• neomac
    275
    just more lies about my claims, strawman arguments, reiterated conceptually confused claims, and more shitty Russian propaganda, as if you didn't humiliate yourself enough. I'll let you enjoy your intellectual misery. Yuck!
  • Apollodorus
    3.4k


    You're doing no more than expose your abject ignorance. But do carry on, by all means .... :lol:
  • Apollodorus
    3.4k
    There's a difference.ssu

    There may be a difference.

    However, my point was that (a) even local combatants in those countries don't care much about civilian casualties and (b) the same applies to Western powers that instigate civil wars or uprisings for their own ends, resulting in civilian casualties.

    Plus, you're making the same mistake as @Olivier. Focusing exclusively on the number of dead civilians prevents you from seeing the wider ramifications of a conflict and its causes.

    As I said, it is true that Russia started the military conflict. But it is equally true that NATO could have avoided the conflict if it had taken into consideration Russia's legitimate security interests.

    After all, there must be a reason why Russia invaded Crimea and the Donbas region, and not Finland or America, for example.
  • unenlightened
    6.5k
    a reason why Russia invaded Crimea and the Donbas region,Apollodorus

    Ports and oil, I'd imagine, using Deep Throat's principle, 'follow the money'.

    Talk of ethnicity, democracy, denazification, de-islamification, or removal of oppression, always seem to become important near oilfields.
  • RogueAI
    1.1k
    Talk of ethnicity, democracy, denazification, de-islamification, or removal of oppression, always seem to become important near oilfields.unenlightened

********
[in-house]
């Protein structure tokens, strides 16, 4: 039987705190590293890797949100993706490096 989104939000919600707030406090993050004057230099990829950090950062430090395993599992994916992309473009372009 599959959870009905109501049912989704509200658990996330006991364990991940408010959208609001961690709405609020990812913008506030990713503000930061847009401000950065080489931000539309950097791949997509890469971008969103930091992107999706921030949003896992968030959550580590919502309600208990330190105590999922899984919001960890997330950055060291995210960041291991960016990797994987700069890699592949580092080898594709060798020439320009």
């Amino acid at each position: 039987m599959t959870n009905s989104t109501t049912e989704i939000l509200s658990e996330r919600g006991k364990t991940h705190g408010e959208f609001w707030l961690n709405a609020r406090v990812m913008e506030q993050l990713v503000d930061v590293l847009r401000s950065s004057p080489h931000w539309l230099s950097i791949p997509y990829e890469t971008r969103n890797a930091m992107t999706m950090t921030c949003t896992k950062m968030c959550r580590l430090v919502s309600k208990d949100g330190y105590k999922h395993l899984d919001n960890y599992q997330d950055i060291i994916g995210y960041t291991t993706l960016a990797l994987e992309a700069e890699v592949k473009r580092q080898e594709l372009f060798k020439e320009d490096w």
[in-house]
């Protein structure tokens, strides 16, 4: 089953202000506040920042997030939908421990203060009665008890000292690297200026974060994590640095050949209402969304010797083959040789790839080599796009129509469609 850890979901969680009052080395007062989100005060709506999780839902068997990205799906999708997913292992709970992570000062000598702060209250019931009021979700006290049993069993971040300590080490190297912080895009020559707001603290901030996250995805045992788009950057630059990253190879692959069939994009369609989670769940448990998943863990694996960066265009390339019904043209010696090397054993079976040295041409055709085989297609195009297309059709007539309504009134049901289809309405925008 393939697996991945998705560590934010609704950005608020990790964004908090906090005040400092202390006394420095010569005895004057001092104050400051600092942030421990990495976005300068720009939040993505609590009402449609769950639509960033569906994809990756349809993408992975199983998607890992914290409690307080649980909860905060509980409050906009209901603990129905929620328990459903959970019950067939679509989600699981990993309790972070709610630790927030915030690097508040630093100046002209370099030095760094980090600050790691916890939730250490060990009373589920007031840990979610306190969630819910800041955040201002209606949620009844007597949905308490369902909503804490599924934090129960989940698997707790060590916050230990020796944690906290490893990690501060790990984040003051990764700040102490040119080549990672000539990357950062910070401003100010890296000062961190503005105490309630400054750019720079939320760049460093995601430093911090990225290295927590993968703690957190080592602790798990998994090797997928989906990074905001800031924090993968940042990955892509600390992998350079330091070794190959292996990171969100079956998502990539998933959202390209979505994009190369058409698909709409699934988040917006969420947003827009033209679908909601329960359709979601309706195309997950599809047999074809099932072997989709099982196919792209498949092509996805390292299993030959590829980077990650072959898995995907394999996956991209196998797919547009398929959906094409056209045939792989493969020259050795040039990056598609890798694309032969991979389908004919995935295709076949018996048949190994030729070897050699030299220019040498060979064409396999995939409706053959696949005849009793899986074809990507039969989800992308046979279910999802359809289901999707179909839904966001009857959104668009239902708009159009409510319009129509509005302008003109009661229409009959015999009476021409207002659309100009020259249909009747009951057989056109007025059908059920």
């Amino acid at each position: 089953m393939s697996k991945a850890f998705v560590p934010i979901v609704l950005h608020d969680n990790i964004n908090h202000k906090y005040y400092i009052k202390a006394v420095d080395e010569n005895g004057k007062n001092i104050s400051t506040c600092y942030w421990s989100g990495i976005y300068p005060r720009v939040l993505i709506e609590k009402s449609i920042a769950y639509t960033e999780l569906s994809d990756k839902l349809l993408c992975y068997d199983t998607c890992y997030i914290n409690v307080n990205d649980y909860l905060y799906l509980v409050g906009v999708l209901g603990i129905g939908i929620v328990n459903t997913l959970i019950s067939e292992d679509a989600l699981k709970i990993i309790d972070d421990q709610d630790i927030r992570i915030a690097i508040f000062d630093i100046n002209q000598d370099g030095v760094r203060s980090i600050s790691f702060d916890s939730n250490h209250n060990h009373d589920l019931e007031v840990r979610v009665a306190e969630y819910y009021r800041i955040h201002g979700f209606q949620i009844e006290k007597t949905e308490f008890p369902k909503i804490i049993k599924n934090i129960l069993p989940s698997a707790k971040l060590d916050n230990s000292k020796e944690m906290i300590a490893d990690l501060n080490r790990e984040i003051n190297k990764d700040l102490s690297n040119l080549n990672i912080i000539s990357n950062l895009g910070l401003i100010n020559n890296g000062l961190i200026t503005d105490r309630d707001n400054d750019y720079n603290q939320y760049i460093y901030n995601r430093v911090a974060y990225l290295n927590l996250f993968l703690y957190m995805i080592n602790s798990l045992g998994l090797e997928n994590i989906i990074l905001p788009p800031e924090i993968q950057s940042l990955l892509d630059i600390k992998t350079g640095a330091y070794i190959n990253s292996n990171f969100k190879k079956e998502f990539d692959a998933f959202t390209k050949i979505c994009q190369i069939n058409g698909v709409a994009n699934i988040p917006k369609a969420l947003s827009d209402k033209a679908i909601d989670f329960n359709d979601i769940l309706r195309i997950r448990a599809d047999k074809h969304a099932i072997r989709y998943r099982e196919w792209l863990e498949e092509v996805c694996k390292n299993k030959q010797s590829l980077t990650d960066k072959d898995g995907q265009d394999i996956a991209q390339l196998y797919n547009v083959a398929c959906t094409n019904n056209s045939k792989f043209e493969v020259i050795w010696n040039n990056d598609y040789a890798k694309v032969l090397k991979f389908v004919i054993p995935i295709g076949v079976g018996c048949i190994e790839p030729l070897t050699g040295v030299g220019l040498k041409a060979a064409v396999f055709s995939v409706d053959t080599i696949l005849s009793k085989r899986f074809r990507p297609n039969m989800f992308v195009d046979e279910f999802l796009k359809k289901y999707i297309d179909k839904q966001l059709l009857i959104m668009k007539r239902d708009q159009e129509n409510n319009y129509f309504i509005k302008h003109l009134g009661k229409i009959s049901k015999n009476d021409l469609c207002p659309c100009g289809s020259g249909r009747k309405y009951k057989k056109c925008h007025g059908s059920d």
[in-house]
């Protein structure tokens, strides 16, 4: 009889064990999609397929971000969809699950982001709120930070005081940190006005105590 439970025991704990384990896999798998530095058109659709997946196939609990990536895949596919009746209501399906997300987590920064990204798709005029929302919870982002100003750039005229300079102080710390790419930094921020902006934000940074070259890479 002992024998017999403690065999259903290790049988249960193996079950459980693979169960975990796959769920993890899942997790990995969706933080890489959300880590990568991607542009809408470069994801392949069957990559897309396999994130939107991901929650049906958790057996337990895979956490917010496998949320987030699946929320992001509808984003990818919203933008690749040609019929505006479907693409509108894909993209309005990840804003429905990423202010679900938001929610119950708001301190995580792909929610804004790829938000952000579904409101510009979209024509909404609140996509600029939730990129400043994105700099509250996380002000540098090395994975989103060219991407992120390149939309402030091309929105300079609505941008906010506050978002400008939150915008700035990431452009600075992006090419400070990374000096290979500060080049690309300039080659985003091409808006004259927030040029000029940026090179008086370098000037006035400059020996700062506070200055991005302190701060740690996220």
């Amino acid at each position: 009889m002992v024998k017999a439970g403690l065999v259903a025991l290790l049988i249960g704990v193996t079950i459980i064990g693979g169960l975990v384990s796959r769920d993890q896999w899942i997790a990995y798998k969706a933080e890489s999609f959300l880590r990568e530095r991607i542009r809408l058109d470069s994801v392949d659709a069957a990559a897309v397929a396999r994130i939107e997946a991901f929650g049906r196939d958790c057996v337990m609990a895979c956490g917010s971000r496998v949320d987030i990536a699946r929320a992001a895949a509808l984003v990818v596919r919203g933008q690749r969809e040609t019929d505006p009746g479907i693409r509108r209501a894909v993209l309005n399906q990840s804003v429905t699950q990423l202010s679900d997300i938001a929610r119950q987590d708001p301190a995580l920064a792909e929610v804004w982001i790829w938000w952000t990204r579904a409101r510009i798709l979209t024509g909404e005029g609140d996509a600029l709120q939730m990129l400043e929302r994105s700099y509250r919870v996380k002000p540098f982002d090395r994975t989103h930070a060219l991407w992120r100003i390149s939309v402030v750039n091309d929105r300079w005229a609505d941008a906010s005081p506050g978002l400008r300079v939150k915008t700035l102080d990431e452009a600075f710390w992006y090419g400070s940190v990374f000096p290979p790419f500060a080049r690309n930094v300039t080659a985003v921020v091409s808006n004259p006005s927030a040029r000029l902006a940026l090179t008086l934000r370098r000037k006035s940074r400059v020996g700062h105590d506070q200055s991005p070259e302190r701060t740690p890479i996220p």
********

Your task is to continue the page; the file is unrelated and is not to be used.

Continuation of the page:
:100:
  • Isaac
    7k
    Ports and oil, I'd imagine, using Deep Throat's principle, 'follow the money'.unenlightened

    Funny how selectively applied such an aphorism is.
  • unenlightened
    6.5k
    Really? do you have a recent war to which it doesn't apply?
  • Isaac
    7k
    Really? do you have a recent war to which it doesn't apply?unenlightened

    I meant by pundits, not perpetrators.
  • unenlightened
    6.5k
    So you agree that it applies impartially to West and East, North and South, Capitalist and Communist, saint and sinner. :smile:

    But then you want to try and make a partisan point of it. :sad:
  • Isaac
    7k
    you want to try and make a partisan point of it. :sad:unenlightened

    I'm not sure what partisan point you thought I was making, but you've misunderstood. The complaint is against idiots regurgitating media talking points and pretending they're arriving at them via some use of intellectual analysis.

    Following the money is, more often than not, applied only post hoc after deciding who the target of blame should be.
  • unenlightened
    6.5k
    Following the money is, more often than not, applied only post hoc after deciding who the target of blame should be.Isaac

    And who is the target of your blame for this reprehensible post hoc deciding?
  • Isaac
    7k
    And who is the target of your blame for this reprehensible post hoc deciding?unenlightened

    In general or specifically? The former are self-defined (those that do it), just as my target for criticism of racism are racists, no further categorisation is justified.

    Specifically, we have an example right after your post, giving full approval (100%, apparently) to your assessment, yet in previous assessments dismissing the importance of the billions that arms manufacturers and financial institutions stand to gain from a prolonged war as potential causes.

    The unavoidable consequence of following the money is that the putative blame lies with any and all of those who both stand to gain and have the means to bring that gain about.

    Here, on this thread, we have ample evidence of people enthusiastic about following the money to Russian actors, but vehemently opposed to any suggestion that a similar process could lay an equal amount of suspicion on American arms dealers, European financial institutions, and Western industries in general who stand to gain billions from a prolonged war which results in a ruined Russia.
  • unenlightened
    6.5k
    Yes, that is exactly what I meant by :

    you want to try and make a partisan point of it.unenlightened

    It's really unproductive, serves to diminish the force of the argument I was making, and looks like the finger-pointing attitude it is pointing its finger at. I would like to make a discussion of war that does not mimic its topic, and this does not help me.
  • Isaac
    7k
    I would like to make a discussion of war that does not mimic its topic, and this does not help me.unenlightened